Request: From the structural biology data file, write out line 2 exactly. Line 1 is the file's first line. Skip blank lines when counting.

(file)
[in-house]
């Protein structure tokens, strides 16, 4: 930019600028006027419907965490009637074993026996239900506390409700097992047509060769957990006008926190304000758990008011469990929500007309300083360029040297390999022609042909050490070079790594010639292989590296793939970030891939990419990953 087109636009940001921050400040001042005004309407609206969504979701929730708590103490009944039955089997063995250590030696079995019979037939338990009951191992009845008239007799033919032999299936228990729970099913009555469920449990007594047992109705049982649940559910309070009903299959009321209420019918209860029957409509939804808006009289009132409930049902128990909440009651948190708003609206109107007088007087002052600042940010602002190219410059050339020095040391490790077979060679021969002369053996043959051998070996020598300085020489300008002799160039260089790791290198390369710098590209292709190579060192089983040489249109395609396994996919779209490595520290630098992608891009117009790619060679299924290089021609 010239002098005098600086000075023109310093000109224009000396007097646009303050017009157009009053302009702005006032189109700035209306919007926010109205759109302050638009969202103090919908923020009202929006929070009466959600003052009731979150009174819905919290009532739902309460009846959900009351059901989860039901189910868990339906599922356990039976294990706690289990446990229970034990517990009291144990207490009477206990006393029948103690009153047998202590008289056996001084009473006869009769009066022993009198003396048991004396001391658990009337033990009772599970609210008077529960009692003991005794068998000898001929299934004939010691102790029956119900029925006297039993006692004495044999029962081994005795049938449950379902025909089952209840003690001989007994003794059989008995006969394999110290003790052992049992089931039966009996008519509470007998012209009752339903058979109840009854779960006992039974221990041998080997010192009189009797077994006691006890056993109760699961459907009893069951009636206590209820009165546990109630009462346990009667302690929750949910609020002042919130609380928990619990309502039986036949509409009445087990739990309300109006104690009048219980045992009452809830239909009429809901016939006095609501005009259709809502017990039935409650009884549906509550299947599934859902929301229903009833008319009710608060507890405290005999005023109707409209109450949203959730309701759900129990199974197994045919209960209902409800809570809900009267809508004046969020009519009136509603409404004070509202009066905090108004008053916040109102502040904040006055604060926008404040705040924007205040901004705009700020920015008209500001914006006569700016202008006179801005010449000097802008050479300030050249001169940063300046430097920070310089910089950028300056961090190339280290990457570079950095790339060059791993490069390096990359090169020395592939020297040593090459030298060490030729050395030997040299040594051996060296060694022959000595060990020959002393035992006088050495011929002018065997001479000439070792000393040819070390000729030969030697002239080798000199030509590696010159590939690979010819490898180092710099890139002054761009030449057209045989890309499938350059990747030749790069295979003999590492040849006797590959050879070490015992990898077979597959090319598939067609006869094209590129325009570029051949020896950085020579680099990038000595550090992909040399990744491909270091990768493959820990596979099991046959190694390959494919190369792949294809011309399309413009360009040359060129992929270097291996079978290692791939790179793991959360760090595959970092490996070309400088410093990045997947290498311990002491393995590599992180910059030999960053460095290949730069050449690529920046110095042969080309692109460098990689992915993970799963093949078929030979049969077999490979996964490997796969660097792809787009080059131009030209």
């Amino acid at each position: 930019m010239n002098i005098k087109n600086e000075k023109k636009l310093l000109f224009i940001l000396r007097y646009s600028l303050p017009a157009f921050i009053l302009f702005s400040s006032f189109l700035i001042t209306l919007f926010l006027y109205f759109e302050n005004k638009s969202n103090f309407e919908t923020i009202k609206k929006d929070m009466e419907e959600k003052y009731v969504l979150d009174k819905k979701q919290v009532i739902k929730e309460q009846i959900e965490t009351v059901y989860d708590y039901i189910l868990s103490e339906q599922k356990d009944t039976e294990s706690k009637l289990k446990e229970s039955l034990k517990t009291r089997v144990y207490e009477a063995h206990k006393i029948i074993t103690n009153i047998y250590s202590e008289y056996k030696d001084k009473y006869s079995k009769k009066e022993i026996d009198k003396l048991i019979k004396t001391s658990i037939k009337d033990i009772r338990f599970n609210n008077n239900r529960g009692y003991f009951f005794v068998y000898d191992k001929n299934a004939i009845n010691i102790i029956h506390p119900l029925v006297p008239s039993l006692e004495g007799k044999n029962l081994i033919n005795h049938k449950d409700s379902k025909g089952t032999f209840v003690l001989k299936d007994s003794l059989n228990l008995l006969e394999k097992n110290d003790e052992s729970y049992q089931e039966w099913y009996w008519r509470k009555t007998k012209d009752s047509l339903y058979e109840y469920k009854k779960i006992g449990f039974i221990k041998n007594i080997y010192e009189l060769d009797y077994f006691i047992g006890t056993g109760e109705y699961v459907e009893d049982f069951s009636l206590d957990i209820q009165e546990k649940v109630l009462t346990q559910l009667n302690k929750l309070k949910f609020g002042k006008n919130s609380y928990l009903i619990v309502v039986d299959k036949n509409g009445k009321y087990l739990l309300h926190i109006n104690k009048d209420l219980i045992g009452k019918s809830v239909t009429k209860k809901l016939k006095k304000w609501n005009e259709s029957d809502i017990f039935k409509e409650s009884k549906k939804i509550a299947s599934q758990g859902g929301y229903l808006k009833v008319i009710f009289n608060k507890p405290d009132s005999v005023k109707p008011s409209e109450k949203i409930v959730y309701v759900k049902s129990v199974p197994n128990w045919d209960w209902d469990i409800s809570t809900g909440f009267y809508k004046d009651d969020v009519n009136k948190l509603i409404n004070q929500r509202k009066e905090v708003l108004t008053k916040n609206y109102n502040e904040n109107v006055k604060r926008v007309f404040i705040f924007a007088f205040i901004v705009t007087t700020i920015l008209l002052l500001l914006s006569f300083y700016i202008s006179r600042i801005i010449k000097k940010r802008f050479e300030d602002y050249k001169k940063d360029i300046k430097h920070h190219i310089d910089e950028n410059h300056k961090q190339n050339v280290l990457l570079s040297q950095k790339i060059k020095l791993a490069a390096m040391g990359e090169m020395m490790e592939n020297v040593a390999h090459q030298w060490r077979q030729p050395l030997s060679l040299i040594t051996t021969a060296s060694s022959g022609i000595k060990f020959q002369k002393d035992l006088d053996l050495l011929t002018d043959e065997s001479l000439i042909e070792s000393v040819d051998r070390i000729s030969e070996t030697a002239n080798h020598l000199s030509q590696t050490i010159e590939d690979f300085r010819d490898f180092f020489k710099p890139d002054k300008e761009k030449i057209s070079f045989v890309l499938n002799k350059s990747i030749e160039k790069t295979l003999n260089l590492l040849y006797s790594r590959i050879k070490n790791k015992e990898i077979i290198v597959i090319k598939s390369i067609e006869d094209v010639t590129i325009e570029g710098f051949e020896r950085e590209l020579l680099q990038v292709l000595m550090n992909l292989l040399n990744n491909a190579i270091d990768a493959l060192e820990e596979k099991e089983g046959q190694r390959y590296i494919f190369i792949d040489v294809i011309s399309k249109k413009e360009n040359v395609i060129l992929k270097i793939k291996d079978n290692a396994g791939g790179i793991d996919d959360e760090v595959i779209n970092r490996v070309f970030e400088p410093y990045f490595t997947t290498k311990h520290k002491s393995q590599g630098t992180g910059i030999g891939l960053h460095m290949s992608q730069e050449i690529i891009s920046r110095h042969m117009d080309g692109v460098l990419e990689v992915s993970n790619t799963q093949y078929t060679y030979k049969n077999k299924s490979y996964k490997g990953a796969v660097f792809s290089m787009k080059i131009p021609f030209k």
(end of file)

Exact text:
């Protein structure tokens, strides 16, 4: 930019600028006027419907965490009637074993026996239900506390409700097992047509060769957990006008926190304000758990008011469990929500007309300083360029040297390999022609042909050490070079790594010639292989590296793939970030891939990419990953 087109636009940001921050400040001042005004309407609206969504979701929730708590103490009944039955089997063995250590030696079995019979037939338990009951191992009845008239007799033919032999299936228990729970099913009555469920449990007594047992109705049982649940559910309070009903299959009321209420019918209860029957409509939804808006009289009132409930049902128990909440009651948190708003609206109107007088007087002052600042940010602002190219410059050339020095040391490790077979060679021969002369053996043959051998070996020598300085020489300008002799160039260089790791290198390369710098590209292709190579060192089983040489249109395609396994996919779209490595520290630098992608891009117009790619060679299924290089021609 010239002098005098600086000075023109310093000109224009000396007097646009303050017009157009009053302009702005006032189109700035209306919007926010109205759109302050638009969202103090919908923020009202929006929070009466959600003052009731979150009174819905919290009532739902309460009846959900009351059901989860039901189910868990339906599922356990039976294990706690289990446990229970034990517990009291144990207490009477206990006393029948103690009153047998202590008289056996001084009473006869009769009066022993009198003396048991004396001391658990009337033990009772599970609210008077529960009692003991005794068998000898001929299934004939010691102790029956119900029925006297039993006692004495044999029962081994005795049938449950379902025909089952209840003690001989007994003794059989008995006969394999110290003790052992049992089931039966009996008519509470007998012209009752339903058979109840009854779960006992039974221990041998080997010192009189009797077994006691006890056993109760699961459907009893069951009636206590209820009165546990109630009462346990009667302690929750949910609020002042919130609380928990619990309502039986036949509409009445087990739990309300109006104690009048219980045992009452809830239909009429809901016939006095609501005009259709809502017990039935409650009884549906509550299947599934859902929301229903009833008319009710608060507890405290005999005023109707409209109450949203959730309701759900129990199974197994045919209960209902409800809570809900009267809508004046969020009519009136509603409404004070509202009066905090108004008053916040109102502040904040006055604060926008404040705040924007205040901004705009700020920015008209500001914006006569700016202008006179801005010449000097802008050479300030050249001169940063300046430097920070310089910089950028300056961090190339280290990457570079950095790339060059791993490069390096990359090169020395592939020297040593090459030298060490030729050395030997040299040594051996060296060694022959000595060990020959002393035992006088050495011929002018065997001479000439070792000393040819070390000729030969030697002239080798000199030509590696010159590939690979010819490898180092710099890139002054761009030449057209045989890309499938350059990747030749790069295979003999590492040849006797590959050879070490015992990898077979597959090319598939067609006869094209590129325009570029051949020896950085020579680099990038000595550090992909040399990744491909270091990768493959820990596979099991046959190694390959494919190369792949294809011309399309413009360009040359060129992929270097291996079978290692791939790179793991959360760090595959970092490996070309400088410093990045997947290498311990002491393995590599992180910059030999960053460095290949730069050449690529920046110095042969080309692109460098990689992915993970799963093949078929030979049969077999490979996964490997796969660097792809787009080059131009030209």